The Texas Medical Association has withdrawn as an advertiser to the Texas GOP’s state convention after the party’s executive committee voted last night to go forward with plans to hold an in-person convention in Houston.
The State Republican Executive Committee voted 40-20 late Thursday night to hold the convention as planned July 16 through 18 at Houston’s George R. Brown Convention Center amid a recent spike in COVID-19 cases across the state and the Houston area. Thousands of people are expected to attend the event.
“With or without masks, an indoor gathering of thousands of people from all around the state in a city with tens of thousands of active COVID-19 cases poses a significant health risk to conventiongoers, convention workers, health care workers, and the residents of Houston,” TMA President Diana L. Fite, MD, said. “We are concerned not only for the City of Houston but also for the communities to which the delegates will return, giving the virus easy transportation to parts of Texas that have far fewer cases.”
TMA in February purchased $5,000 in advertising at both the Republican and Democratic party conventions as part of a project that seeks to fight vaccine hesitancy and promote public health. Funds used for the project came primarily through external grants obtained for that purpose.
After the executive committee vote, TMA announced it has withdrawn as an advertiser at the convention.
“Thanks to the [Republican] party, we have already obtained far, far more than $5,000 worth of exposure for our COVID-19 safety message,” Dr. Fite said. “Since we are no longer advertising at the event, we urge the party to use our $5,000 to buy masks for people who come to the convention without one.”
TMA sent a letter to party leadership June 30 urging the in-person convention not to go forward.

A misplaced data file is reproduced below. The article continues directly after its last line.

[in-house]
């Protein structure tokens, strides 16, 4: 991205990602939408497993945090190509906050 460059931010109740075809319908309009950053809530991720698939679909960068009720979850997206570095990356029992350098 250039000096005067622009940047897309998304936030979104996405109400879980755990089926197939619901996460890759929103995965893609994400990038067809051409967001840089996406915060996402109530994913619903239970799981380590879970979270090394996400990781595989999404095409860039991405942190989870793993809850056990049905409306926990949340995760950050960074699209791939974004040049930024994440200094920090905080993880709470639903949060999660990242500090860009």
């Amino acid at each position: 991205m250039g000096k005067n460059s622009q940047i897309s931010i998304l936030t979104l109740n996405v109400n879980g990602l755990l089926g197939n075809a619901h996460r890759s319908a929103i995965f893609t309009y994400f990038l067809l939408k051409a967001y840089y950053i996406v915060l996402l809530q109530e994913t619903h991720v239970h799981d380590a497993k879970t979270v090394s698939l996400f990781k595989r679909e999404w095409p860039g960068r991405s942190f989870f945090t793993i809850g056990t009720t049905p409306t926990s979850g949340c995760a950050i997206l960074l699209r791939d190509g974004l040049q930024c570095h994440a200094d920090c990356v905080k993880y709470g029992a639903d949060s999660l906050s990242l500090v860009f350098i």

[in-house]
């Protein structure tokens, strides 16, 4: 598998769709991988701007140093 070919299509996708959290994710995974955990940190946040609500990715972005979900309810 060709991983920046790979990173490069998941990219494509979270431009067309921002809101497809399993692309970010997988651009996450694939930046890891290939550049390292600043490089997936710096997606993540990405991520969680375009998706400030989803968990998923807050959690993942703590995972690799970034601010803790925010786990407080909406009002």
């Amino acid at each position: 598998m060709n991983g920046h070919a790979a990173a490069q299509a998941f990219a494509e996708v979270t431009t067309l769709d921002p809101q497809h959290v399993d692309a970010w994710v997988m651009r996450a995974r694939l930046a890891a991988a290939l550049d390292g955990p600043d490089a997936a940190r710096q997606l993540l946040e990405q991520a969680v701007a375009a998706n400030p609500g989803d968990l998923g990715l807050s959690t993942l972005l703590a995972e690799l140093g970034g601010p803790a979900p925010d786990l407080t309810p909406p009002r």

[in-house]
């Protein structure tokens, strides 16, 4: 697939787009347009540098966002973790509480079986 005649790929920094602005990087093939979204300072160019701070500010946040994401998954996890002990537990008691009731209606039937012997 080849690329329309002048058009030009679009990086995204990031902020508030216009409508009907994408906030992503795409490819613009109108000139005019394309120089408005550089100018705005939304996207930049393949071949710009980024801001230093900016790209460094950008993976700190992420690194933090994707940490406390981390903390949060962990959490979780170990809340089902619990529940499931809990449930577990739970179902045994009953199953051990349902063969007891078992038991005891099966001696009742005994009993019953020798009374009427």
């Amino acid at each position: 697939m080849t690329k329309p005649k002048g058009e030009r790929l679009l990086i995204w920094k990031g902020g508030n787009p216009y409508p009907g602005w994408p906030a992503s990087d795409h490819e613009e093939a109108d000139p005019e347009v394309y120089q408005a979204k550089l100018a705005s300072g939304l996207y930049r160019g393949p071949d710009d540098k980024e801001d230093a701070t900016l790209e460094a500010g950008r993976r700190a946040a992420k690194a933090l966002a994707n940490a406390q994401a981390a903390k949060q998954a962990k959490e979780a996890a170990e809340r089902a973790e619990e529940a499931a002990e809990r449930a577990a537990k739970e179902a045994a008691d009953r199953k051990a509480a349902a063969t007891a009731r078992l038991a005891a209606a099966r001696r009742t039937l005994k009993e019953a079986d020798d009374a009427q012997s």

“This is just not the time to bring thousands of the party faithful from around the state to an indoor meeting in a county that, as I write, reports more than 18,000 active COVID-19 cases,” Dr. Fite said in a letter.
Thursday’s vote came on the same day that Gov. Greg Abbott, a Republican, prohibited gatherings of more than 10 people, with some exceptions, such as if an outdoor event is approved by a mayor or county judge. Governor Abbott also ordered that Texans in counties with 20 or more positive COVID-19 cases will be required to wear a face covering over the nose and mouth in public spaces, with some exceptions.
The GOP executive committee is expected to meet again Sunday to consider changing the party’s rules, including an “emergency fallback contingency plan,” if necessary, to hold a virtual convention, the Texas Tribune reported.
Throughout the pandemic, TMA has strongly encouraged Texans to follow proven guidelines for slowing the spread of the illness. Those practices include staying home when possible, washing hands frequently, avoiding large crowds, keeping 6 feet apart, and wearing face masks or face coverings when around non-family members.
“Wash your hands often. Stay home if you can. Practice social distancing. And for your sake, for your neighbors’ sake, for my sake, and for your grandma’s sake, wear a mask, Texas,” Dr. Fite said in a message she asked Texas physicians to share broadly.